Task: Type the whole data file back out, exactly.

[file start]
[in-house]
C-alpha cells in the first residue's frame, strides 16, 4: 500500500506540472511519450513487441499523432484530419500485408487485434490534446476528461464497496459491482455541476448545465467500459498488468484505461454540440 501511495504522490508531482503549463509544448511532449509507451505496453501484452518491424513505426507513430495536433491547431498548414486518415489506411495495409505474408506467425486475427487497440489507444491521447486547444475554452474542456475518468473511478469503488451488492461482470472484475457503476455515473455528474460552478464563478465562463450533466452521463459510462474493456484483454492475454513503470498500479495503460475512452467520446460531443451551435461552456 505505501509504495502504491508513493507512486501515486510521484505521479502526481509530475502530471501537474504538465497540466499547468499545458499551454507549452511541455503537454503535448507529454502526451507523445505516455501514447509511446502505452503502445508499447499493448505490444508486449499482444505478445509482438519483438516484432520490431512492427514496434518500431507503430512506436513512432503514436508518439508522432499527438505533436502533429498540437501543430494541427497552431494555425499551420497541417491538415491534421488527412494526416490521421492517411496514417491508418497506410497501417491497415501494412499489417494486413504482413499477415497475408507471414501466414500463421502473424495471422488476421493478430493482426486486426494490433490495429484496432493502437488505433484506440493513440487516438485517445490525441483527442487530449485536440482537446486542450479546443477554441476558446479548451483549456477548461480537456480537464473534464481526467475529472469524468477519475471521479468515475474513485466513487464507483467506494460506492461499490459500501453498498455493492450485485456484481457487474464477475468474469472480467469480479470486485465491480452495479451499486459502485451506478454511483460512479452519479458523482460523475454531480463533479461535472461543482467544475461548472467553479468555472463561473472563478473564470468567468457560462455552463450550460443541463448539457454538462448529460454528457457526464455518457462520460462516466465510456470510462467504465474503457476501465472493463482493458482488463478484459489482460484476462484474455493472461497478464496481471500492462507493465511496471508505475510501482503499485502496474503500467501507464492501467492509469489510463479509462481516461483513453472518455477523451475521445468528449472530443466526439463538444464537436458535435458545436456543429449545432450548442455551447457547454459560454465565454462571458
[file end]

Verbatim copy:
[in-house]
C-alpha cells in the first residue's frame, strides 16, 4: 500500500506540472511519450513487441499523432484530419500485408487485434490534446476528461464497496459491482455541476448545465467500459498488468484505461454540440 501511495504522490508531482503549463509544448511532449509507451505496453501484452518491424513505426507513430495536433491547431498548414486518415489506411495495409505474408506467425486475427487497440489507444491521447486547444475554452474542456475518468473511478469503488451488492461482470472484475457503476455515473455528474460552478464563478465562463450533466452521463459510462474493456484483454492475454513503470498500479495503460475512452467520446460531443451551435461552456 505505501509504495502504491508513493507512486501515486510521484505521479502526481509530475502530471501537474504538465497540466499547468499545458499551454507549452511541455503537454503535448507529454502526451507523445505516455501514447509511446502505452503502445508499447499493448505490444508486449499482444505478445509482438519483438516484432520490431512492427514496434518500431507503430512506436513512432503514436508518439508522432499527438505533436502533429498540437501543430494541427497552431494555425499551420497541417491538415491534421488527412494526416490521421492517411496514417491508418497506410497501417491497415501494412499489417494486413504482413499477415497475408507471414501466414500463421502473424495471422488476421493478430493482426486486426494490433490495429484496432493502437488505433484506440493513440487516438485517445490525441483527442487530449485536440482537446486542450479546443477554441476558446479548451483549456477548461480537456480537464473534464481526467475529472469524468477519475471521479468515475474513485466513487464507483467506494460506492461499490459500501453498498455493492450485485456484481457487474464477475468474469472480467469480479470486485465491480452495479451499486459502485451506478454511483460512479452519479458523482460523475454531480463533479461535472461543482467544475461548472467553479468555472463561473472563478473564470468567468457560462455552463450550460443541463448539457454538462448529460454528457457526464455518457462520460462516466465510456470510462467504465474503457476501465472493463482493458482488463478484459489482460484476462484474455493472461497478464496481471500492462507493465511496471508505475510501482503499485502496474503500467501507464492501467492509469489510463479509462481516461483513453472518455477523451475521445468528449472530443466526439463538444464537436458535435458545436456543429449545432450548442455551447457547454459560454465565454462571458